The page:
Democrats call for ban on assault weapons again after shootings | US Gun Control

Gun control returned as a leading issue over Thanksgiving holiday weekend as Joe Biden and other prominent Democrats again called for a ban on assault weapons for the general public.

At the same time, questions have been raised about funding for law enforcement agencies in locations that refuse to enforce so-called red flag laws after tragedies were filmed in Virginia and Colorado over the past two weeks.

“If you passed an assault weapons ban, you would see fewer mass shootings in this country,” Chris Murphy, Connecticut’s Democratic U.S. Senator and a leading gun control advocate, said Sunday.

He added, “They won’t magically eliminate mass shootings, but an AR-15 or AR-15 style gun is generally the choice of mass shooters.”

One such military-style rifle was used in the shootings at an LGBTQ nightclub in Colorado last weekend, although different firearms were used in the shootings of University of Virginia football team players earlier this month and at a Walmart store, also in Virginia became. two days before Thanksgiving in a tragic spate of violence.

Democratic lawmakers pointed to a “dramatic decline” in mass shootings following the decade-long ban on assault weapons in 1994.

When Biden returned to the White House Sunday afternoon after spending the Thanksgiving break with his family in Nantucket, the gun issue came back to the fore.

On Thursday, the Thanksgiving Day itself, Biden spoke about the “scourge” of gun violence and said he wants to sign legislation banning high-powered weapons that could quickly kill many people.

“The idea that we still allow the purchase of semi-automatic weapons is sick. Just sick,” Biden said. “I’ll try to get rid of offensive weapons.”

The Democrat-led House of Representatives in July passed legislation reviving the 1990s assault weapon ban after passing a landmark bipartisan gun law that strengthened background checks and red flag laws allowing authorities to remove firearms from people , which pose a danger .

But the bill isn’t going anywhere in the Senate where it would take 60 votes to pass, and Democrats lack Republican support.

Jim Clyburn, whip of the majority in the House of Representatives, admitted that an assault weapons ban and other gun restrictions would not get through Congress, even in the lame duck session while Democrats still control the House, but that didn’t mean that it wasn’t worth pursuing.

“Just because it’s legal [to buy a gun] doesn’t mean it’s right. Slavery was legal, but it wasn’t right,” he said.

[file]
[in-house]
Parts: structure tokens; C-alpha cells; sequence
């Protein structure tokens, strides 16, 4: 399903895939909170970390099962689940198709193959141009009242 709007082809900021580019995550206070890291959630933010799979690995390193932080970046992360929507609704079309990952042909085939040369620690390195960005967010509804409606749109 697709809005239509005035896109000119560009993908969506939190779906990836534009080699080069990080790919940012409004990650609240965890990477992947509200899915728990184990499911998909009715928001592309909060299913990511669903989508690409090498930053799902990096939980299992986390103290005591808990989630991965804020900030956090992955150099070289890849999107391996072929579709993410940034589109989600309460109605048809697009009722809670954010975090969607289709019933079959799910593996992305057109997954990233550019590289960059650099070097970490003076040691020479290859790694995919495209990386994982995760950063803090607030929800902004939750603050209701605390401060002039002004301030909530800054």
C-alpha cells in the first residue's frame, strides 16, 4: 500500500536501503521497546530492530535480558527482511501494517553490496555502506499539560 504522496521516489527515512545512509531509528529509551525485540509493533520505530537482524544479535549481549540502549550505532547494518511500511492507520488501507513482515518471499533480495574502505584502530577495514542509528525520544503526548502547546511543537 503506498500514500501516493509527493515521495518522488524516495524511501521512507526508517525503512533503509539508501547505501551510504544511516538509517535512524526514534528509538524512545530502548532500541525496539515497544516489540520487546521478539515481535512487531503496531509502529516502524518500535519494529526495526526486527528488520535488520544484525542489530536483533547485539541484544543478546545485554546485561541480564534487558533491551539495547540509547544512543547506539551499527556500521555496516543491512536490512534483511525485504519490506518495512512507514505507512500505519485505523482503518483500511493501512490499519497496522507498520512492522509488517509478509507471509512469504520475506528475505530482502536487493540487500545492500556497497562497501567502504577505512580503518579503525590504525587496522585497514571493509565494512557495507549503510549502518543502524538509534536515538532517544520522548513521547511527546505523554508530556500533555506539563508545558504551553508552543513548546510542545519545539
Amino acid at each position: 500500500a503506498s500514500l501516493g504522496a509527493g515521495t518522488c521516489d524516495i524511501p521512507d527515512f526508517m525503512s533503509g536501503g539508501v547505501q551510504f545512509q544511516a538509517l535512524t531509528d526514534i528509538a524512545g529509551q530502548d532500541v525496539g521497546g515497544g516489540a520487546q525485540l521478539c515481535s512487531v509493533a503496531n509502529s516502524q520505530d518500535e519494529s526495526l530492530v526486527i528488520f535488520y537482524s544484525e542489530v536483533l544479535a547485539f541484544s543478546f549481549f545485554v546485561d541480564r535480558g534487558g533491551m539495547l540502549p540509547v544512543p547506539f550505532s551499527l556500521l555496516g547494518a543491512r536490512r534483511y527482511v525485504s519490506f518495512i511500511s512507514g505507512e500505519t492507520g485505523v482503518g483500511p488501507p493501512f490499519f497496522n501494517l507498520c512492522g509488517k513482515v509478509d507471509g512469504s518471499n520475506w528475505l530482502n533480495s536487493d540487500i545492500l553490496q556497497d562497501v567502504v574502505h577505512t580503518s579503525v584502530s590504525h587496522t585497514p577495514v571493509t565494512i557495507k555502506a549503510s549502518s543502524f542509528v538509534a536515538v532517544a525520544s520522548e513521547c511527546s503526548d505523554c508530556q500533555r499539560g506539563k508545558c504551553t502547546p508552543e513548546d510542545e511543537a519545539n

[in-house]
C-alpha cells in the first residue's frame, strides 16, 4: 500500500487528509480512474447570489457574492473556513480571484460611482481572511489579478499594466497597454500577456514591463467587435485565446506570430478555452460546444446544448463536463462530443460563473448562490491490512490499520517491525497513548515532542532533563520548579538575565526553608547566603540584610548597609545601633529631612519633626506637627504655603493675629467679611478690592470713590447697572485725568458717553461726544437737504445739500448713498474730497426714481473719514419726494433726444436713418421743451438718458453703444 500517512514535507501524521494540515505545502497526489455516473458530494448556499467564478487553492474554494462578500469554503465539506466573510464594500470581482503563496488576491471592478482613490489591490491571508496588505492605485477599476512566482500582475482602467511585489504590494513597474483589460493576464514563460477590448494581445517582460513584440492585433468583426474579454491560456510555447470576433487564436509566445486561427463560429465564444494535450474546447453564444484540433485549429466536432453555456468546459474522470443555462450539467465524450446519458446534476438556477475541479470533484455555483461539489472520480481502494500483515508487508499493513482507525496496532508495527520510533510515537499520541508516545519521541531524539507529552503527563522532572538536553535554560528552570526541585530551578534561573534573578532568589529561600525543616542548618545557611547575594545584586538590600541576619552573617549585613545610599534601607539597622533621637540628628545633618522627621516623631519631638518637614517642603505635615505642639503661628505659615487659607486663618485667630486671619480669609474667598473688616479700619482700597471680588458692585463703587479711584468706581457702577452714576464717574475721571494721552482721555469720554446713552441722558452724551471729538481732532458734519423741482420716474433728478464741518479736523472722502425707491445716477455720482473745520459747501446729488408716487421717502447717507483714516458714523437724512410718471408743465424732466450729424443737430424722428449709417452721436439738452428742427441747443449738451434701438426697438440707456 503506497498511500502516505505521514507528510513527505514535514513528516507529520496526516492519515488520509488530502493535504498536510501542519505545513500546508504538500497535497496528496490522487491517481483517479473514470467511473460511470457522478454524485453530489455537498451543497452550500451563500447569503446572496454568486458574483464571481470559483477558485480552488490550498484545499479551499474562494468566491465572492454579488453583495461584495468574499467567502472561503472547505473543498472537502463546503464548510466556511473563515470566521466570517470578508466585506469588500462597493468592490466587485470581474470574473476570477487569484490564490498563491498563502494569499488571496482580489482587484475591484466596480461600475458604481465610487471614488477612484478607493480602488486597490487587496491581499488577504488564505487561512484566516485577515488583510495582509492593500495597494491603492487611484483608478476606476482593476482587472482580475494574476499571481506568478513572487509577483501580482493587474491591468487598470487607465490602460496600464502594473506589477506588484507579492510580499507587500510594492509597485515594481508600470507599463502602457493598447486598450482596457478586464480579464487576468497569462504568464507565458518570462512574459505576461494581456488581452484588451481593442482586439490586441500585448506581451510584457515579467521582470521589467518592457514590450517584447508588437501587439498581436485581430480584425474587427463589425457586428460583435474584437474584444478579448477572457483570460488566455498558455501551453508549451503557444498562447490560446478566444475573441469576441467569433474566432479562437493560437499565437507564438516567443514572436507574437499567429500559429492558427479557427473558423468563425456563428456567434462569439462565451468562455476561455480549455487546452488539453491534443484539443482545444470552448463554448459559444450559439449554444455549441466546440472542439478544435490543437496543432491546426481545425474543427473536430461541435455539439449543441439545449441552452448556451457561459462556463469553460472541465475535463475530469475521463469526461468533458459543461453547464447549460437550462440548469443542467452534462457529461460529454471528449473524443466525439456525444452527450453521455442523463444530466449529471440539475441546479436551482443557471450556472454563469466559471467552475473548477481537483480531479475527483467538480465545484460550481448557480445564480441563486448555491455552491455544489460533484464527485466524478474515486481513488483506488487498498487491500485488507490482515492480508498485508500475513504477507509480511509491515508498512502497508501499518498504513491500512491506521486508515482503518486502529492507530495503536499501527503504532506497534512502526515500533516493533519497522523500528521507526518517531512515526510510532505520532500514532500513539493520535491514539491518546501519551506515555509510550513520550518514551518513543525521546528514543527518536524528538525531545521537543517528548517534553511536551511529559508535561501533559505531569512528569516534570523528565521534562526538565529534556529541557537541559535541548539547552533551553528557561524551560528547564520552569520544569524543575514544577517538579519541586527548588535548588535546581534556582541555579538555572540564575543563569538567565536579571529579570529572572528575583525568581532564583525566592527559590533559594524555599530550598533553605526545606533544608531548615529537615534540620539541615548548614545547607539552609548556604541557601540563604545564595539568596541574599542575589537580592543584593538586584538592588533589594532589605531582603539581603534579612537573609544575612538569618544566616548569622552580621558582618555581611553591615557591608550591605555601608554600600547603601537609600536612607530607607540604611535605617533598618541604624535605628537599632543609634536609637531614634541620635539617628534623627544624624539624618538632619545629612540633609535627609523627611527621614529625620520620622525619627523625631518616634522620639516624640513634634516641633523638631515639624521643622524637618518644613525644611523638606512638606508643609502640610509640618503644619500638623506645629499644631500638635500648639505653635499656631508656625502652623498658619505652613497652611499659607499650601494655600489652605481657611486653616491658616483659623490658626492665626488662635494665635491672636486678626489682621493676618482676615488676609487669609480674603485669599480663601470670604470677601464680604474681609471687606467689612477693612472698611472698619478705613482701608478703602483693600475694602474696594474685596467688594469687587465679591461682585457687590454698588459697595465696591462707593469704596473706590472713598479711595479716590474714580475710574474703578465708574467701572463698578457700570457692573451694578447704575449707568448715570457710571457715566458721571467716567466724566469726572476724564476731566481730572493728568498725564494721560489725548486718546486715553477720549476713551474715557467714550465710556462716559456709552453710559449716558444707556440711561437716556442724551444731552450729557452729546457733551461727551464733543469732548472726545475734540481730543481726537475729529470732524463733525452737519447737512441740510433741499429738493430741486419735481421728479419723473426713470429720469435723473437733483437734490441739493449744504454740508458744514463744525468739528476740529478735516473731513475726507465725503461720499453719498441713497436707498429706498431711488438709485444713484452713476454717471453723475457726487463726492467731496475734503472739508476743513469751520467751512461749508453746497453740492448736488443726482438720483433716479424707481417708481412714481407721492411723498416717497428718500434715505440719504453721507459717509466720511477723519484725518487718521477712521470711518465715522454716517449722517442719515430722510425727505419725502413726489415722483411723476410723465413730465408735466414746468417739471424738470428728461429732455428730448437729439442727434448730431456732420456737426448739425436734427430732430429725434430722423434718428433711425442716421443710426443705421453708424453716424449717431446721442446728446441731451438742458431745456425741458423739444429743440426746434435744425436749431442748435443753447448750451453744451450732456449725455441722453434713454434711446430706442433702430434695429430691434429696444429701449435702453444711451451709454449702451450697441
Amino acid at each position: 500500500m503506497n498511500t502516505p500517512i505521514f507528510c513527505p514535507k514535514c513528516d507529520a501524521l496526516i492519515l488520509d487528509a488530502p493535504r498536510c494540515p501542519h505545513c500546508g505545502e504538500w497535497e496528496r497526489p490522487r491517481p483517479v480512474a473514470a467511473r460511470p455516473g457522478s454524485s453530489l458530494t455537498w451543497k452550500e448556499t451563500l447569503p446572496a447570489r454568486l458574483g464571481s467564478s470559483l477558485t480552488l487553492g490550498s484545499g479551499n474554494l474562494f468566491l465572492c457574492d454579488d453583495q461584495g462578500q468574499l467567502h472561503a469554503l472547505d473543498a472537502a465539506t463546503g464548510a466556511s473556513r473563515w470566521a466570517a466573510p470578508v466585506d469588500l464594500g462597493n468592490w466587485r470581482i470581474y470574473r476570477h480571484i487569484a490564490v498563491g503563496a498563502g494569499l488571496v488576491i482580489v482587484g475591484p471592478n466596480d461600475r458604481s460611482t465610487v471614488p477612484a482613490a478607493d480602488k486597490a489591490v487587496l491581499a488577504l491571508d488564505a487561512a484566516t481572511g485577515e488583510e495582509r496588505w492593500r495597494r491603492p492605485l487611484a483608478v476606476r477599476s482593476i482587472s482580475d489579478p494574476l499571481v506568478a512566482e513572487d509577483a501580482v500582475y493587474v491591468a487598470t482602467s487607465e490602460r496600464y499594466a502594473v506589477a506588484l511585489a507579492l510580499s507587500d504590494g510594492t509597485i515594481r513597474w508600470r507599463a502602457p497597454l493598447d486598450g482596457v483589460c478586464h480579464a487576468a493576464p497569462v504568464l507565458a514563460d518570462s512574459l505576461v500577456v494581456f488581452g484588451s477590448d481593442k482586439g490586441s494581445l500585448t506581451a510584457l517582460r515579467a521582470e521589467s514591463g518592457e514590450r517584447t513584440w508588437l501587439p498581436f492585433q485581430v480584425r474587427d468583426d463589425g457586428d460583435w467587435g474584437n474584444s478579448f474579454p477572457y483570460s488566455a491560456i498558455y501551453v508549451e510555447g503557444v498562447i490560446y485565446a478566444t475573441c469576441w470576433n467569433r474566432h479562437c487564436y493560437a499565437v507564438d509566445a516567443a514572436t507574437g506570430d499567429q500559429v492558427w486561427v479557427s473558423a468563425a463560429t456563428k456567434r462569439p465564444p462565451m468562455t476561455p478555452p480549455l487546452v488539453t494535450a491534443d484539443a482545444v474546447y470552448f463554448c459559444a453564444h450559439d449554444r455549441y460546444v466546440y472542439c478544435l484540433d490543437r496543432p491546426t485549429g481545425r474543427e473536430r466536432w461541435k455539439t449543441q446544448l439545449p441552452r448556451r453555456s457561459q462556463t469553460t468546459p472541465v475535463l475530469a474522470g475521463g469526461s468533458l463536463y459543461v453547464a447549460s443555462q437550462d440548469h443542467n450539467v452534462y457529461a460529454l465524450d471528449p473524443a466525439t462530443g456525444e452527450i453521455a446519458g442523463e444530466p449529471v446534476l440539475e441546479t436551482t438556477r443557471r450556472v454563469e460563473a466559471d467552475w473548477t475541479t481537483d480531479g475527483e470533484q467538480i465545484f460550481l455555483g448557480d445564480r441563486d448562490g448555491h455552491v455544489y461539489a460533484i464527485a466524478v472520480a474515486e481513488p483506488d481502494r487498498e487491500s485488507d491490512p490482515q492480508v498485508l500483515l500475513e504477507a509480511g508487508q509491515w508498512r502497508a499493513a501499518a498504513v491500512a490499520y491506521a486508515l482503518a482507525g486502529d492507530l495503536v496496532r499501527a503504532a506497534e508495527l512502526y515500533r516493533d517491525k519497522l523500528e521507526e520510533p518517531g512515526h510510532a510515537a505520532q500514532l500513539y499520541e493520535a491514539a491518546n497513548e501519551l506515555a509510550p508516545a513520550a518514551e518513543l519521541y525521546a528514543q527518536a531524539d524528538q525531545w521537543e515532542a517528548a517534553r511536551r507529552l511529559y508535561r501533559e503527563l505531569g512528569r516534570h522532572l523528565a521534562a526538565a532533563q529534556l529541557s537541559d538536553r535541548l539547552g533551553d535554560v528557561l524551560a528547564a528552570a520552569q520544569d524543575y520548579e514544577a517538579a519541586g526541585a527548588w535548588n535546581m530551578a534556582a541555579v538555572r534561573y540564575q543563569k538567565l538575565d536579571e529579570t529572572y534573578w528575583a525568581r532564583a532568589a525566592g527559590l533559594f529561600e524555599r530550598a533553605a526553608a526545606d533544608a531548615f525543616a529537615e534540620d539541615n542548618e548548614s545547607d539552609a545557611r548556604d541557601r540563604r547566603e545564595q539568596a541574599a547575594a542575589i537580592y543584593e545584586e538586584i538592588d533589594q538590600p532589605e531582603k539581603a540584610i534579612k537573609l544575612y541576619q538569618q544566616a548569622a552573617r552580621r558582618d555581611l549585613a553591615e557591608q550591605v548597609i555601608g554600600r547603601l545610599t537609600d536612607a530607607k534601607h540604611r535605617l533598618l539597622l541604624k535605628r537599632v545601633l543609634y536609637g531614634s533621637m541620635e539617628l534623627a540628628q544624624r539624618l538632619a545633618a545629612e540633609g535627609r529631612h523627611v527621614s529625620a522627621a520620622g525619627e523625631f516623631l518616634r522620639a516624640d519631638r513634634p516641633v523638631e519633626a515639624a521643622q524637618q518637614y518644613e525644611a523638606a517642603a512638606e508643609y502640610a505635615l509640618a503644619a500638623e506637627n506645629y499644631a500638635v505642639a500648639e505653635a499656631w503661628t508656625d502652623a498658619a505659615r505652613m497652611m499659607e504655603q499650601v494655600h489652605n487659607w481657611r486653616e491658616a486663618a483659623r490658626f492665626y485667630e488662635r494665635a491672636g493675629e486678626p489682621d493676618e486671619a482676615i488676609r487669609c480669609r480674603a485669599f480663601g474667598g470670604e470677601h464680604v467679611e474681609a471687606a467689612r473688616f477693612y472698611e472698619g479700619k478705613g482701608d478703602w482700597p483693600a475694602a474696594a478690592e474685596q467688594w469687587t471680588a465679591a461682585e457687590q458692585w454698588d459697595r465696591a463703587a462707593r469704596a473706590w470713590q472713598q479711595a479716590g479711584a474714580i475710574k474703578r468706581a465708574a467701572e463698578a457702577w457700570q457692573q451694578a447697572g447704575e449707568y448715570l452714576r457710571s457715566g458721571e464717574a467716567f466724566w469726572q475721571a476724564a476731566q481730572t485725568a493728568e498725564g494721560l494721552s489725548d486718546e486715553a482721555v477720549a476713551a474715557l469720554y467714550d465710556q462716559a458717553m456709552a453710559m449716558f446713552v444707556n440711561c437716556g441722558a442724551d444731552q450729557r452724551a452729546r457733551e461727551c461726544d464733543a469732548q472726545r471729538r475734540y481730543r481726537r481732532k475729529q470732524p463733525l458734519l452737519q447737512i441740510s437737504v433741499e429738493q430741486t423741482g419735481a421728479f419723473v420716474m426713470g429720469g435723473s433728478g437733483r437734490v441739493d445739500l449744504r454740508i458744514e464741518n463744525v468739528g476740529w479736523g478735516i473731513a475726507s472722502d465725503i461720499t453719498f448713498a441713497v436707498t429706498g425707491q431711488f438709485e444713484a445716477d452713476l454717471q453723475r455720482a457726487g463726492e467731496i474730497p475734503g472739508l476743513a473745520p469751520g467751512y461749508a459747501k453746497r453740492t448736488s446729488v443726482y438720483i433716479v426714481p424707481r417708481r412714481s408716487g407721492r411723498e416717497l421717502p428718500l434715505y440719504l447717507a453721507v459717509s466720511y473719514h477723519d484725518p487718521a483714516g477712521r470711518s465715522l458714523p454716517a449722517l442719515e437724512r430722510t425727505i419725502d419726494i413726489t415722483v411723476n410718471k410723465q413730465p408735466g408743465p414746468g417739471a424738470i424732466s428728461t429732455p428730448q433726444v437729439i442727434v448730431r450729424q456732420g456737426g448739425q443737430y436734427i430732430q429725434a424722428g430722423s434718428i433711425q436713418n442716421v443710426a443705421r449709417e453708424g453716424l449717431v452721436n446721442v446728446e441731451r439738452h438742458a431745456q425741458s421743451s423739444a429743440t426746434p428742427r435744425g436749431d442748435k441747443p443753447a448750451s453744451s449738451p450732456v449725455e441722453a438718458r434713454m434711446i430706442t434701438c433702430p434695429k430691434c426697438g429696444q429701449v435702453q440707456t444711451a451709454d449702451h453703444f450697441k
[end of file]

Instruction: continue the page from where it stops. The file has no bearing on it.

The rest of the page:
Murphy, who has been the leading Senate advocate for stronger gun control since 2012 at a school in Newtown, Connecticut, also told CNN Sunday that one avenue Democrats could take is to increase federal funding for county law enforcement to restrict those who declare themselves gun sanctuaries.

“We learned in Colorado that the county where the shooting took place was what is known as a Second Amendment Sanctuary State,” Murphy said. “The majority of counties in this country have said they will not enforce state and federal gun laws.”

“It’s a growing problem in the country and we need to talk about it in the Senate. Do we want to continue providing resources to law enforcement in counties that refuse to enforce state and federal gun laws?”

Red flag laws, Murphy added, have proven extremely popular across the county, but “we have to do something” about the refusal of 60% of counties to enforce gun control laws.

On NBC, Republican Congressman from Kentucky said James Comer regarding additional gun regulations: “We already have many gun laws on the books…the number one crime priority in America for Republicans is going to be the fentanyl crisis” regarding the illicit drug trade in the US-Mexican border.

Chuck Todd, host of NBC’s “Meet the Press” notes Comer that “the states that have the most guns [control] Laws have the lowest gun crime per capita, and the states with the fewest gun laws seem to have the most… so there’s a correlation here, if you as a state have more gun-related laws on the books, you have… fewer gun-related deaths. That is statistically proven.”

Comer responded that most households in rural America have guns and “there’s not a lot of crime” because criminals know people are armed.